Council Applauds Japan’s Decision on Ethanol

Before 2018, Japan used only ethanol imported from Brazil for use in automobile fuels. This decision was based on an outdated calculation of greenhouse gas (GHG) emission reduction, which effectively excluded U.S. ethanol. In 2018, the U.S. Grains Council worked with the Japanese government to update the GHG calculation for U.S. ethanol. This resulted in the Japanese government allowing up to 44% inclusion of U.S. ethanol in the fuel sector which translates into 96 million gallons of U.S. ethanol.

Working in collaboration with USDA FAS/Japan and with the Ministry of Economy, Trade, and Industry (METI), the Council was able to raise the inclusion rate twice more – in 2020, it was raised from 44% to 66% and in 2023, U.S. ethanol was given full access to the Japanese fuel ethanol market. These changes were brought about by broad collaboration with FAS and other U.S. Government agencies including U.S. Embassy in Japan and U.S. Trade Representatives to deliver updates on continued improvement in reduction of carbon emission by the U.S. ethanol industry. As a result, Japanese METI revised the U.S. corn ethanol carbon intensity score that allows U.S. ethanol to fully access the entire bioethanol market.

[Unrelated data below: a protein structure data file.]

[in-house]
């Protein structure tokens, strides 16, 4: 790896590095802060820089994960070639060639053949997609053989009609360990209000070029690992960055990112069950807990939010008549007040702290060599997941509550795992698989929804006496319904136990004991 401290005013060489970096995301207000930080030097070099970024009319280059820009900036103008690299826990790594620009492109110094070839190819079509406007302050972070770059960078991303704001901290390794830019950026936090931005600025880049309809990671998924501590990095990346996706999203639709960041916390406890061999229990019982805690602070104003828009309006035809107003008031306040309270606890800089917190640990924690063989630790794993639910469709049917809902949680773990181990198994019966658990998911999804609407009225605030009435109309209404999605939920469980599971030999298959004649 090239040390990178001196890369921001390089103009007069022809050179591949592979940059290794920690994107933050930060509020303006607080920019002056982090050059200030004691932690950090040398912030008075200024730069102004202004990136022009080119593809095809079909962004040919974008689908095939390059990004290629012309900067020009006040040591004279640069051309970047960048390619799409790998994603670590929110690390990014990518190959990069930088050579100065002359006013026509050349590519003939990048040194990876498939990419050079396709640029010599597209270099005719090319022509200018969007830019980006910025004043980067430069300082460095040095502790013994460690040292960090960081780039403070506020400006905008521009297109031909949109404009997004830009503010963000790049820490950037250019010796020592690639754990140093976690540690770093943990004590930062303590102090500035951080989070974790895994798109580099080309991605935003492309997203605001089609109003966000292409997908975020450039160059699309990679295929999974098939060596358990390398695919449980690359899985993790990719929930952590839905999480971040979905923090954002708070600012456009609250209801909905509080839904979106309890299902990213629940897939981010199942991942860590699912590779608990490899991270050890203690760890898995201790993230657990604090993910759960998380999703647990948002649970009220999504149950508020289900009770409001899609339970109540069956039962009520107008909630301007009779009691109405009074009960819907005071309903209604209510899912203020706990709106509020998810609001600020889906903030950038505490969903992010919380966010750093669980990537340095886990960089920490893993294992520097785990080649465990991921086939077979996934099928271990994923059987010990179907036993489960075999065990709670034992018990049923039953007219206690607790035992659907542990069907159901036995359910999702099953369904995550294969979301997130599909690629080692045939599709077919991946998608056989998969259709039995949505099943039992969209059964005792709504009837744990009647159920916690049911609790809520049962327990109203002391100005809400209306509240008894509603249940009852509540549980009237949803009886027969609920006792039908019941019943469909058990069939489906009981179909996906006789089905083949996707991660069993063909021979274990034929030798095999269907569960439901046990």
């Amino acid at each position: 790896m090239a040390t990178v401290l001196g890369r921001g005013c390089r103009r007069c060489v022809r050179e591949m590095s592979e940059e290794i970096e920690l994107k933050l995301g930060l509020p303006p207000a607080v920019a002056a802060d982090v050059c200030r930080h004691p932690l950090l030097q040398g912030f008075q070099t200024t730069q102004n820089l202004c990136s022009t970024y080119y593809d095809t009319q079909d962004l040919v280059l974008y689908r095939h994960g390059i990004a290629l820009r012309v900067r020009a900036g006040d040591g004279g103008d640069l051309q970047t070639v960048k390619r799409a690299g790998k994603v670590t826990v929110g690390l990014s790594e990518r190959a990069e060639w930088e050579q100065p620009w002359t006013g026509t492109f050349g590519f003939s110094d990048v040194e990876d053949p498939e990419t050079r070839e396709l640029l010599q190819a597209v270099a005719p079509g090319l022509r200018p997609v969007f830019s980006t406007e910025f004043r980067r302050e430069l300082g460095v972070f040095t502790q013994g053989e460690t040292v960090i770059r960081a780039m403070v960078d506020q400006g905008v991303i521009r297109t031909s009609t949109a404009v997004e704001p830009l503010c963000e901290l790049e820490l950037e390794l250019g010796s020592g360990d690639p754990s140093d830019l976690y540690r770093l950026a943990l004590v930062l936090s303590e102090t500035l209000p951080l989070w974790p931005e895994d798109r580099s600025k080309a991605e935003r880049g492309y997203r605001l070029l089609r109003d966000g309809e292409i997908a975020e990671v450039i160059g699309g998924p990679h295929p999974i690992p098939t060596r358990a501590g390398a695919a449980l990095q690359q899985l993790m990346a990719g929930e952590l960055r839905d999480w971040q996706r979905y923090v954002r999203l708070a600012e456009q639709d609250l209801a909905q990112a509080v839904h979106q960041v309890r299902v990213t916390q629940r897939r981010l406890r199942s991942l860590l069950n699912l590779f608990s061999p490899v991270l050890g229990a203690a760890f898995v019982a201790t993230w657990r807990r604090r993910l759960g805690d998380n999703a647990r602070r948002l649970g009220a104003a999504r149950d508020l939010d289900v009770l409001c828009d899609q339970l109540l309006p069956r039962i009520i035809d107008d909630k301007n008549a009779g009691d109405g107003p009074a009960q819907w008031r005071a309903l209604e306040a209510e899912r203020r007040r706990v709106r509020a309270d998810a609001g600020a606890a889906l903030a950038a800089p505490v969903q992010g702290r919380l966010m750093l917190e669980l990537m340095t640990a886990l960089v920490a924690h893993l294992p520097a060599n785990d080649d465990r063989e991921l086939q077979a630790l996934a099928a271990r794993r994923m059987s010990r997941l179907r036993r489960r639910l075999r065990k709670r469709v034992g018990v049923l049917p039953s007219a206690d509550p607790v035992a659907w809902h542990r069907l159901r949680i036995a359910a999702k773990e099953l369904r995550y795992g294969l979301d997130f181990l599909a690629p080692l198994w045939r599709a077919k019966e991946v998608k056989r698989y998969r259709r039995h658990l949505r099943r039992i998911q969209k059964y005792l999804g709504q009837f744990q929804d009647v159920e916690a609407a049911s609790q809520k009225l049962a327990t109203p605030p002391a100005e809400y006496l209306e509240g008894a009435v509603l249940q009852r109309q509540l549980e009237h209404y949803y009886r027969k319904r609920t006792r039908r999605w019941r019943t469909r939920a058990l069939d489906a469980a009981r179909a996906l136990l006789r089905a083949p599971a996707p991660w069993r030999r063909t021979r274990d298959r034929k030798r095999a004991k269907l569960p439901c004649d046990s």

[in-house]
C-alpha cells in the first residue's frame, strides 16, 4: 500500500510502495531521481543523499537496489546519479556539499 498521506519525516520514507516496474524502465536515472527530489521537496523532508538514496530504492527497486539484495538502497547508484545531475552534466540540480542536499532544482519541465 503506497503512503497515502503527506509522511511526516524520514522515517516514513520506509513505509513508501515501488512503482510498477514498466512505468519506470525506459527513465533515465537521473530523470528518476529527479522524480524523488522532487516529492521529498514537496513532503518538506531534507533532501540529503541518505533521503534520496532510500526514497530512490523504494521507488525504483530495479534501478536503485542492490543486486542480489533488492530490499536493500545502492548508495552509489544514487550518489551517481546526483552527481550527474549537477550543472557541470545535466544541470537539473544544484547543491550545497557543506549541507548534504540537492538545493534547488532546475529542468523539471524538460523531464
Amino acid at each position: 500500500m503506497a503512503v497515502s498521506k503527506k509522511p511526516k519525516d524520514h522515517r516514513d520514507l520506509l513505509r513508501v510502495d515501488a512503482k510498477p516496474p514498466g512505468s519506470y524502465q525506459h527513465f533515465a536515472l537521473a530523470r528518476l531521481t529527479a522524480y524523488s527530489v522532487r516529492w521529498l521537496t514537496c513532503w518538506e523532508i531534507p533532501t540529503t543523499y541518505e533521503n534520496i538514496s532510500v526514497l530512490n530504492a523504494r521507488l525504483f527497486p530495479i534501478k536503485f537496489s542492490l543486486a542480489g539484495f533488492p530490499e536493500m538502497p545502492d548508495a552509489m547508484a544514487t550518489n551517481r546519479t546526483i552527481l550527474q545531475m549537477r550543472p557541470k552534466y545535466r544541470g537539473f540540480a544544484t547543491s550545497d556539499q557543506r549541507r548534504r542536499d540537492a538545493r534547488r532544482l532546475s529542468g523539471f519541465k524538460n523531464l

The Council invested a combination of MAP and ATP funding from 2018 to 2023 to open a market that was completely closed to U.S. ethanol. As of 2023, this new market opportunity is worth 217 million gallons of U.S. ethanol annually with an approximate value of $434 million.